Rescue teams scour chaos of Michael
PORT ST. JOE, Florida — Rescuers picked through the rubble of ravaged beach communities searching for survivors on Friday after Michael, one of the most powerful hurricanes in US history, slammed into the Florida Panhandle, killing at least seven people.
Michael struck Florida’s northwest coast near the small town of Mexico Beach on Wednesday afternoon with top sustained winds of 250 km/h, pushing a wall of seawater inland and causing widespread flooding.
The storm tore entire neighborhoods apart, reducing homes and businesses to piles of wood, damaging roads and leaving scenes of devastation that resembled the aftermath of a carpetbombing operation.
US Army personnel used heavy equipment to push a path through debris in Mexico Beach to allow rescuers through to search for trapped residents, survivors or casualties, as Blackhawk helicopters circled overhead. Rescuers from the Federal Emergency Management Agency used dogs, drones and GPS in the search.
“We prepare for the worst and hope for the best. This is obviously the worst,” said Stephanie Palmer, a FEMA firefighter and rescuer from Coral Springs, Florida.
Linda Marquardt, 67, rode out the storm with her husband at their home in Mexico Beach. When the house filled with storm surge water, they fled upstairs.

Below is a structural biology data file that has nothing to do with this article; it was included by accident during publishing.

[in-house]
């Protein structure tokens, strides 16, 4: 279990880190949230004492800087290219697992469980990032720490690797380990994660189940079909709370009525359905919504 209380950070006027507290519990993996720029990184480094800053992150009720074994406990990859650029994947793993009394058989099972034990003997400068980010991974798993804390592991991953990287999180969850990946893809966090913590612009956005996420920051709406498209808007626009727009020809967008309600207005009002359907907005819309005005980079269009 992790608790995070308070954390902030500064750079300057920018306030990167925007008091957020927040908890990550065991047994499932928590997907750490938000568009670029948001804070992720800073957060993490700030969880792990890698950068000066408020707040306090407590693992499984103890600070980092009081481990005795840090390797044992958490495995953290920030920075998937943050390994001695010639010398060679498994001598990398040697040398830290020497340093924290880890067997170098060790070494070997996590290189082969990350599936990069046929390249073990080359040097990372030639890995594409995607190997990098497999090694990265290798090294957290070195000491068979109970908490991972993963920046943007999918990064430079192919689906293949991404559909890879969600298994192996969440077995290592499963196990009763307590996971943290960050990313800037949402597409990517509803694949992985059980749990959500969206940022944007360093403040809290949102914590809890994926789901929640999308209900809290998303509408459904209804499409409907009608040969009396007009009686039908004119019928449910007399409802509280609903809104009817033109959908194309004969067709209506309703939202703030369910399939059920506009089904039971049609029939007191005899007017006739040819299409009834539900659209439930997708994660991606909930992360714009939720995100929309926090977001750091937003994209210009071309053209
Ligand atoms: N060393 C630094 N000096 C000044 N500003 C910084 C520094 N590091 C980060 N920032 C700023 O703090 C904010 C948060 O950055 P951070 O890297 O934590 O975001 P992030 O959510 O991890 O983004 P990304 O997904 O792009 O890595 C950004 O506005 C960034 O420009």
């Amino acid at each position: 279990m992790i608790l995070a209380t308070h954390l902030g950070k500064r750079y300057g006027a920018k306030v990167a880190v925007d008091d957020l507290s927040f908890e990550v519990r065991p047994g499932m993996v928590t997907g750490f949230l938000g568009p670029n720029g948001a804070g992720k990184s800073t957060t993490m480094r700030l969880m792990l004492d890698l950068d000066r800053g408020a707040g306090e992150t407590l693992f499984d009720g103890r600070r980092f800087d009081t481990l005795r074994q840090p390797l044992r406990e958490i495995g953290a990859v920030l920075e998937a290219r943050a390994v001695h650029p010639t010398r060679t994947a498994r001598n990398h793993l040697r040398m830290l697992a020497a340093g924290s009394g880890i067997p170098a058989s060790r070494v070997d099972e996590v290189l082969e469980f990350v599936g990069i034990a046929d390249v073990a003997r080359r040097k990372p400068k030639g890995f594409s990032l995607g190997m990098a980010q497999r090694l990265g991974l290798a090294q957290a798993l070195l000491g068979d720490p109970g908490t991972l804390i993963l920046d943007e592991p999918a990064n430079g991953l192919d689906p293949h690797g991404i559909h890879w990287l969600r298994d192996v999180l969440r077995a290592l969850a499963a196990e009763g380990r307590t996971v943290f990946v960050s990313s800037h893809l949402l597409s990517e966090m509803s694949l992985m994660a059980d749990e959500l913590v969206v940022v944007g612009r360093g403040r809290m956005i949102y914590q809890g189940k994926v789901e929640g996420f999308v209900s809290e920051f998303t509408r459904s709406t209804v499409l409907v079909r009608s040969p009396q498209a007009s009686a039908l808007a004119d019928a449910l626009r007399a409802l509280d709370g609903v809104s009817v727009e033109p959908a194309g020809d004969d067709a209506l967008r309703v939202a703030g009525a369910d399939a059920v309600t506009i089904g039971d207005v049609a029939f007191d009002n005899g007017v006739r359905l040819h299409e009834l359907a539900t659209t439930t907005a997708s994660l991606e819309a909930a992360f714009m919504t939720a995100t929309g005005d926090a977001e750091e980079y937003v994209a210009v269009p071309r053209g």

“All of my furniture was floating,” she said on Thursday. “A river just started coming down the road. It was awful, and now there’s just nothing left.”
She said their home is full of mud. “We’ll have to bulldoze and start over.”
Much of downtown Port St. Joe, 20 kilometers east of Mexico Beach, was flooded after Michael snapped boats in two and hurled a large ship onto the shore, residents said.
“We had houses that were on one side of the street and now they’re on the other,” said Mayor Bo Patterson, who watched trees fly by his window as he rode out the storm in his home seven blocks from the beach.
Patterson estimated 1,000 homes were completely or partially destroyed in his town of 3,500 people.
Jordon Tood, 31, a charter boat captain in Port St. Joe, said: “There were mandatory evacuation orders, but only idiots like us stuck around.”
“This was my sixth (hurricane), so I thought I was prepared,” he said.
In Apalachicola, about 50 km east of where the storm made landfall, a little less than half of the 2,200 people stayed and rode out the storm, residents said.
“I’ve never seen anything like this craziness,” said Tamara’s cafe owner Danny Itzkovitz, 54, as he was busy grilling burgers. “We’ve had storms before — in 2005 we had four or five in a row. I didn’t even take the boards off my window. But, holy smokes, this one kicked our butt.”
Michael had weakened overnight to a tropical storm.
Crews work on power lines damaged by Hurricane Michael in Panama City Beach, Florida, on Thursday.